Christmas at a Butchers

By Daniel Cheater

We tend to be a fairly gluttonous bunch over Christmas.

Christmas drinks, Christmas parties, Christmas Lunch. Enormous tins of chocolates followed by twice hourly trips to the fridge for Christmas leftovers. Such is the extent of our Christmas munchies that on average a family can spend over £700 on food throughout December.
christmas turkey
Photo used under creative commons by Jason Webber

But this food has got to come from somewhere. Most of us get our Turkeys and Hams from big supermarkets; it’s cheaper and more convenient, though there are still some people that get their Christmas grub from a traditional butcher. This is where I come in, for I work in a traditional butchers shop over Christmas, and I will let you in on a little secret: It is carnage.

The work starts around six weeks before the big day; we boil around a hundred hams and then vacuum seal them, gradually roasting them in honey as people come to collect on the 23rd and 24th of December. The bulk of the stock comes in about ten days before Christmas Eve, hundreds of turkeys, gammons, ribs of beef and epic amounts of cheeses and chutneys.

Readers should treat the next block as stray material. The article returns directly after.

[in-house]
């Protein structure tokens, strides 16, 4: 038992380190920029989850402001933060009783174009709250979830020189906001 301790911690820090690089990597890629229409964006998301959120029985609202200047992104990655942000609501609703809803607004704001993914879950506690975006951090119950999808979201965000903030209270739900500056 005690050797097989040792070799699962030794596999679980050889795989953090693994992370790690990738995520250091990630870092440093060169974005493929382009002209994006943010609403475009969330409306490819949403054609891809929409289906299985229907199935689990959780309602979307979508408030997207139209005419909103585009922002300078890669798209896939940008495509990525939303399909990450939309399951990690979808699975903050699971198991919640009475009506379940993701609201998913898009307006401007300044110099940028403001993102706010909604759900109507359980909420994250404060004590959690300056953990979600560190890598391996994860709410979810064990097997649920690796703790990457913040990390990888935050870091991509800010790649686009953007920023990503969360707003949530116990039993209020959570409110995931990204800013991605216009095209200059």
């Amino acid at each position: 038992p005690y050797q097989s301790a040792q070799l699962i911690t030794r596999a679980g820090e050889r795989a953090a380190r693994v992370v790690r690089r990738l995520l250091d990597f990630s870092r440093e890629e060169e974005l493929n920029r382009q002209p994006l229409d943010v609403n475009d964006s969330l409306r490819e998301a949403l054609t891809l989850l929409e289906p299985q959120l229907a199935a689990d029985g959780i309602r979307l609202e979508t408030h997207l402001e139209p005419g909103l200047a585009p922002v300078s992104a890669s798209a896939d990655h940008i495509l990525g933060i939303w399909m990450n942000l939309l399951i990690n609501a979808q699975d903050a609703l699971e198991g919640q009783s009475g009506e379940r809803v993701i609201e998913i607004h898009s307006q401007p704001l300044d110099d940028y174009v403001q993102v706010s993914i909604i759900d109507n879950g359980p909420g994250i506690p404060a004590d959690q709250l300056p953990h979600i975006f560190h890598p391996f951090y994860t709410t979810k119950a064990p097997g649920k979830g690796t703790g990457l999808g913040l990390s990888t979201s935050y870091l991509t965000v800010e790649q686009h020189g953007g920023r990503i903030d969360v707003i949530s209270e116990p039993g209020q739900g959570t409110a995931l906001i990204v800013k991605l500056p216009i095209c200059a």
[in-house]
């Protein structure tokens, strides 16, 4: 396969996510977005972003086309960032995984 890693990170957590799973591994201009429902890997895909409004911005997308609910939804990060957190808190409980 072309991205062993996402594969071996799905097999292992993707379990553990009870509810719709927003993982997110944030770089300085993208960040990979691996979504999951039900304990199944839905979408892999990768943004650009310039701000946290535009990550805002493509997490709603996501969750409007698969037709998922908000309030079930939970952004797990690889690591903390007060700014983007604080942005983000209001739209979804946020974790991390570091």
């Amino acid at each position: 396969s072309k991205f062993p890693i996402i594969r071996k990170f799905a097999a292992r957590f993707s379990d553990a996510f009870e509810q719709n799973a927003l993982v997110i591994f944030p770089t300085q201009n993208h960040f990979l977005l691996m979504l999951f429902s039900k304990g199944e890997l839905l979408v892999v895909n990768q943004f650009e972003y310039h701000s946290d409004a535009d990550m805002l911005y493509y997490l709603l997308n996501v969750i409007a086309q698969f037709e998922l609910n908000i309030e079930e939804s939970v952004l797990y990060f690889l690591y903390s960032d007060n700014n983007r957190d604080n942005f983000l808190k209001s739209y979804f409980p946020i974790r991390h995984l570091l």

About a week before, we make all the sausages and put them into packs, we make the pigs-in-blankets and put them into packs, we get packs of streaky bacon and put them into packs, we make sausage-meats and stuffings… you get the idea.

Once all the preparation is done it’s time to actually make the orders and organize them in stacks. One person will “strap” (don’t ask) the turkey up, and then add then add any additional items to each order, it’s bagged, tagged and then stacked in alphabetical order.

Through-out Christmas we do get a fair amount of interesting orders. One man asked for 10 birds to be boned out and then wrapped up together to make one gigantic mega roast. It cost about £150, which more than anything made me worry about the welfare of the birds that Aldi put in their 3-bird –roast for £10 offer.

By the December 22nd the majority of the orders are done and there is just enough time to whip on a shirt and tie before the world and his wife come to our little shop in Hampshire to grab their food on the 23rd and 24th. This usually means that I spend the majority of December 25th asleep, which suits me as by then I’ve just about turned vegetarian.

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